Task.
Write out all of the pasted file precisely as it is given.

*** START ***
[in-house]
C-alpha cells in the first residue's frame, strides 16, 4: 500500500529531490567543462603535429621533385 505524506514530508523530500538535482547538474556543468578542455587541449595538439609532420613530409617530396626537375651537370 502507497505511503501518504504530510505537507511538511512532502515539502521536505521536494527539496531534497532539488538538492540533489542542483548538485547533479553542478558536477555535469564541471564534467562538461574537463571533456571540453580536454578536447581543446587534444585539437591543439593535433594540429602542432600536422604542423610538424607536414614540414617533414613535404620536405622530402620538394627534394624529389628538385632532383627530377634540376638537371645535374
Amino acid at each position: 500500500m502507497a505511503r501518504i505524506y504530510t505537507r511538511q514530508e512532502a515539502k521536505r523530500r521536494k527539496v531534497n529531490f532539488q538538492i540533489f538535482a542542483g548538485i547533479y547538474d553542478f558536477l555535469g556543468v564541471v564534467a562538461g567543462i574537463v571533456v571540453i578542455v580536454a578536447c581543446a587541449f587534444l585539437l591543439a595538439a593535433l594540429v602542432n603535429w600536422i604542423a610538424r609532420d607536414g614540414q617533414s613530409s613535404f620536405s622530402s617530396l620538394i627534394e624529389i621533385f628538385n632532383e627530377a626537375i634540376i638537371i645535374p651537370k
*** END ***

[in-house]
C-alpha cells in the first residue's frame, strides 16, 4: 500500500529531490567543462603535429621533385 505524506514530508523530500538535482547538474556543468578542455587541449595538439609532420613530409617530396626537375651537370 502507497505511503501518504504530510505537507511538511512532502515539502521536505521536494527539496531534497532539488538538492540533489542542483548538485547533479553542478558536477555535469564541471564534467562538461574537463571533456571540453580536454578536447581543446587534444585539437591543439593535433594540429602542432600536422604542423610538424607536414614540414617533414613535404620536405622530402620538394627534394624529389628538385632532383627530377634540376638537371645535374
Amino acid at each position: 500500500m502507497a505511503r501518504i505524506y504530510t505537507r511538511q514530508e512532502a515539502k521536505r523530500r521536494k527539496v531534497n529531490f532539488q538538492i540533489f538535482a542542483g548538485i547533479y547538474d553542478f558536477l555535469g556543468v564541471v564534467a562538461g567543462i574537463v571533456v571540453i578542455v580536454a578536447c581543446a587541449f587534444l585539437l591543439a595538439a593535433l594540429v602542432n603535429w600536422i604542423a610538424r609532420d607536414g614540414q617533414s613530409s613535404f620536405s622530402s617530396l620538394i627534394e624529389i621533385f628538385n632532383e627530377a626537375i634540376i638537371i645535374p651537370k